Standards for Florida generally exceed ASHI and InterNACHI overall. To read the full text of all the Florida standards, go to our blog post Are there any minimum inspection standards that a Florida licensed home inspector must meet?

     Also, see our blog posts What's the average lifespan of a roof? and What does a home inspector look for when examining a roof? and Why is my roof leaking?

• • • • • • • • • • • • • • • • • • • • • 

Here’s links to some of our other blog posts about HOME INSPECTION:

 The home inspector says I have construction defects. How did my home pass inspection by the building department? 

 Does the seller have to make a repair requested by the homebuyer, even if the home inspector did not call it out as a defect?

 The one home inspection question we get asked most often: "Will that be in the report?" 

 Does  a homebuyer need to ask the seller's permission to do additional inspections after the initial one?

 Do home inspectors inspect barns and other agricultural buildings on a farm?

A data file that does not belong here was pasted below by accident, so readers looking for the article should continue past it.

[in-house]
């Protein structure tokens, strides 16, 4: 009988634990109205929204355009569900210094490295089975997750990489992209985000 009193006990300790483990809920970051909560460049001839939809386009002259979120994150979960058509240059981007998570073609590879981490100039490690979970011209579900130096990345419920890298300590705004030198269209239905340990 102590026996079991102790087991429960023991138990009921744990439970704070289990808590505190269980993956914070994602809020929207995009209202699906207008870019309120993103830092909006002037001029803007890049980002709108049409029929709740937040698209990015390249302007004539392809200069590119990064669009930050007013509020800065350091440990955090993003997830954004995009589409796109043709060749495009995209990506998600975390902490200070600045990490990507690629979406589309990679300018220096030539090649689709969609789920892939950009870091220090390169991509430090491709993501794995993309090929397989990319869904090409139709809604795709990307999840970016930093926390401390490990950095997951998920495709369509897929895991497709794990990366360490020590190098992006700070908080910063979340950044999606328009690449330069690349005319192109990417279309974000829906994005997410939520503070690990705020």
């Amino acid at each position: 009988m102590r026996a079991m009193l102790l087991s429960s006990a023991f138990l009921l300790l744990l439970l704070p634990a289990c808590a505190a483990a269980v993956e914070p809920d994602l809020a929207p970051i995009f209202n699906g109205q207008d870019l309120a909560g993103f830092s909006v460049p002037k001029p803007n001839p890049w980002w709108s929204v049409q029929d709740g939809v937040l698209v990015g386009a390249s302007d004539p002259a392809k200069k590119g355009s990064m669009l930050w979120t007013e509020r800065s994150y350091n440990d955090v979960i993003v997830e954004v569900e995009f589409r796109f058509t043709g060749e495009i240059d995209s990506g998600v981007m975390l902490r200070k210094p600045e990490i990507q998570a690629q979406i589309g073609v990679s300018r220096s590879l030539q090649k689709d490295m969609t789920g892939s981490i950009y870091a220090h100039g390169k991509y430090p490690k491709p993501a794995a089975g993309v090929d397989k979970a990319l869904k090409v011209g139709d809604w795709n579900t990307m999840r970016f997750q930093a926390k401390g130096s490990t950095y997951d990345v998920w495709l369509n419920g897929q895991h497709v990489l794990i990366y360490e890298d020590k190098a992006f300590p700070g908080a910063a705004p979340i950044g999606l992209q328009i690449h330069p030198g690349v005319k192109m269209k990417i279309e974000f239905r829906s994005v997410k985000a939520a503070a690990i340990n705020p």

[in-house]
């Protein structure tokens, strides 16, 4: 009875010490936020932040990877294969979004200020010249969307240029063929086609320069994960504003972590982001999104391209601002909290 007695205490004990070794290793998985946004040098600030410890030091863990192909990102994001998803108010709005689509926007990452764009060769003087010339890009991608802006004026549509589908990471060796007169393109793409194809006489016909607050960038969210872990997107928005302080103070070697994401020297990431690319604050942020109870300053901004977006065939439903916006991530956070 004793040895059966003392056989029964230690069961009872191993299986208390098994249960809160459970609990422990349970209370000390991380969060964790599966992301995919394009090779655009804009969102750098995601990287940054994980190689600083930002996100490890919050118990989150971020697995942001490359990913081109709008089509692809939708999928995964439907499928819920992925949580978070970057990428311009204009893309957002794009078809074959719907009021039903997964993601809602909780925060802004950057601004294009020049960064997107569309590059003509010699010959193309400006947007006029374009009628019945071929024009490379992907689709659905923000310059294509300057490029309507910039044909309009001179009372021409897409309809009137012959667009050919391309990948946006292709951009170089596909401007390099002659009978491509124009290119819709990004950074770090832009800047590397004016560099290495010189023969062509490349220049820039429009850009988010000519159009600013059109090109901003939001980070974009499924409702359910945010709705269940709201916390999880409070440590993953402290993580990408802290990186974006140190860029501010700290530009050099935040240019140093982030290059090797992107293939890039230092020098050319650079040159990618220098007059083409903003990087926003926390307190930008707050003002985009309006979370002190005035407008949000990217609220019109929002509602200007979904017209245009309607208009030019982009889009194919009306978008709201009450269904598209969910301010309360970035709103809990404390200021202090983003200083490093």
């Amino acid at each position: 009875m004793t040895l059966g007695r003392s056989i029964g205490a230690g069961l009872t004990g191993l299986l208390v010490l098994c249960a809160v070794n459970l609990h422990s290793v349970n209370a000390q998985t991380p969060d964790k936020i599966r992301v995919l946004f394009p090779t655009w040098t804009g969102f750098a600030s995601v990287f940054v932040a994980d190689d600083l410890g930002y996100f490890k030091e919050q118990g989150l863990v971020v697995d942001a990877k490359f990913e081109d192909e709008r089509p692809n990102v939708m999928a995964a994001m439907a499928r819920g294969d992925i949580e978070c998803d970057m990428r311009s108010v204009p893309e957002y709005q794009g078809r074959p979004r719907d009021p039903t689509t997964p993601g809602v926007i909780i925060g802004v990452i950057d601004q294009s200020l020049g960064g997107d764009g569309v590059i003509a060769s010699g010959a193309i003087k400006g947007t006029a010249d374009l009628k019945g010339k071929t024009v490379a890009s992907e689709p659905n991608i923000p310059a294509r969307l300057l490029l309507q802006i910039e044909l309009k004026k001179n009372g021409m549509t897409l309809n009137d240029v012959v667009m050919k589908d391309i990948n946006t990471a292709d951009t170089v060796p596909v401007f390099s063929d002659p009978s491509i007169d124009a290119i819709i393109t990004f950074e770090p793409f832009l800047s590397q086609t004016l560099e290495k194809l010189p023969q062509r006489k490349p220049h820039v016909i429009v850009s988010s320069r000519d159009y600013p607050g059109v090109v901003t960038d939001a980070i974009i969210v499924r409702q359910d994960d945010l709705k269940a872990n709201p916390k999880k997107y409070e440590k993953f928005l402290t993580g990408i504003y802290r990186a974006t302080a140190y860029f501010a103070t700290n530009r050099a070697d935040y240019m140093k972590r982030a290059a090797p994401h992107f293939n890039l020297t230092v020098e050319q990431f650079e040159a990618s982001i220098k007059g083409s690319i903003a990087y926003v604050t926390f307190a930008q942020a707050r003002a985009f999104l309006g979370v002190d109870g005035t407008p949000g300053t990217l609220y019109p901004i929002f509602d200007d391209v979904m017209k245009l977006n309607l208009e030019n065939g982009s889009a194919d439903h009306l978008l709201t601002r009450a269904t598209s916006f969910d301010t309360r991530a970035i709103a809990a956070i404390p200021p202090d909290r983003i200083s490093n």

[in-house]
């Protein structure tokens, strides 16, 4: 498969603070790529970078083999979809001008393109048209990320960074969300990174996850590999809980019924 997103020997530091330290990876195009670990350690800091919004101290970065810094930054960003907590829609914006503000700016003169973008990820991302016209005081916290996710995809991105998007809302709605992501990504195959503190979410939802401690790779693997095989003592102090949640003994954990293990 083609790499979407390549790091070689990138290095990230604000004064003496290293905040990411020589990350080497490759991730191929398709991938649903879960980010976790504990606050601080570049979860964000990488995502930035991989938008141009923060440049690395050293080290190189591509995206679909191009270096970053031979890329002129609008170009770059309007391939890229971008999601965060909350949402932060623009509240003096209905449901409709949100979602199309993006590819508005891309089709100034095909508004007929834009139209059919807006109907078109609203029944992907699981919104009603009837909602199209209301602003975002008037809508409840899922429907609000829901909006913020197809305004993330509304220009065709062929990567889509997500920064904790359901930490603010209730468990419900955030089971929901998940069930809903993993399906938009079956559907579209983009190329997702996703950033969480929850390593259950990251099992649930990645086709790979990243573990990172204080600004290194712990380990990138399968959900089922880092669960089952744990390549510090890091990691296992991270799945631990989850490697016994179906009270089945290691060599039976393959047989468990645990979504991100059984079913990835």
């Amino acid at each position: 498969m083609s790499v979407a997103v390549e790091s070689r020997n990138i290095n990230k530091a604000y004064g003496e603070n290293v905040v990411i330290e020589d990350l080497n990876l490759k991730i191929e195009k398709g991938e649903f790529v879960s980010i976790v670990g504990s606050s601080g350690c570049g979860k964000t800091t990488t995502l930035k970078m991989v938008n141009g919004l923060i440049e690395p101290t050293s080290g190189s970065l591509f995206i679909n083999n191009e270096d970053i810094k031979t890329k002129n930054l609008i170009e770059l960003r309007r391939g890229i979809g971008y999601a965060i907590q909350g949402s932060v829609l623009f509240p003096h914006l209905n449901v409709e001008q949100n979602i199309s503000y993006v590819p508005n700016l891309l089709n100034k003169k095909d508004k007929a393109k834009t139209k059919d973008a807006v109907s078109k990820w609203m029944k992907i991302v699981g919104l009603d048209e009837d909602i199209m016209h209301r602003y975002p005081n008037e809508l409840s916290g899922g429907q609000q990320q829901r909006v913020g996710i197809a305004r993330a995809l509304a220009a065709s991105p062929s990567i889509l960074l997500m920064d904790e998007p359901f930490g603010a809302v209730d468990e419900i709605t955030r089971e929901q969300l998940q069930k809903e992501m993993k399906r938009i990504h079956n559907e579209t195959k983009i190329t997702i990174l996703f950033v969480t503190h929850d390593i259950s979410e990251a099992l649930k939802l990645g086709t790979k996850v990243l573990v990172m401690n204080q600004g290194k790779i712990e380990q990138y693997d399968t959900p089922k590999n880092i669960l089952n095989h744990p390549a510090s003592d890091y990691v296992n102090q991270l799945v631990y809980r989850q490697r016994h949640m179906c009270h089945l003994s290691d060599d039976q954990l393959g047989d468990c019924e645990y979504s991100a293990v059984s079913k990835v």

What is the difference between a structural defect and a cosmetic defect?

 Can a Florida licensed contractor do home inspections without having a home inspector license? 

 Do home inspectors inspect outbuildings?

 Does a home inspector give cost estimates for repairs?

 The seller gave me a report from a previous home inspection. Should I use it or get my own inspector?  

 Who should pay for the home inspection?

 Do I need a home inspection to get insurance?

 I can't find a local home inspector. What should I do? 

 Do home inspectors test the appliances?

 Should I trust the Seller's Property Disclosure Statement? 

 What makes a house fail the home inspection?

 Can a home inspector do repairs to a house after doing the inspection? 

 What are the requirements for a room to be classified as a bedroom?

 Do home inspectors lift up the carpet to look for cracks in the floor? 

 What can I learn from talking with the seller?

 What is the difference between a home inspection and a final walkthrough inspection? 

 Do home inspectors go on the roof? Do they get in the attic?

 What are the questions a home inspector won't (or shouldn't) answer?

 Should a home inspection scare you? 

 What questions should I ask the home inspector during the inspection?

 What should I bring to the home inspection? 

 Does my home inspection report give me everything I need to evaluate the price of a house?

 How can I check to be sure a home inspector is licensed? 

 Should I hire an engineer to inspect the house?

 How can I find out if all the home improvements had a building permit? 

 Does a home inspector make sure the house is up to code?

     Visit our DOES A HOME INSPECTOR…? page for other related blog posts on this subject, or go to the INDEX for a complete listing of all our articles.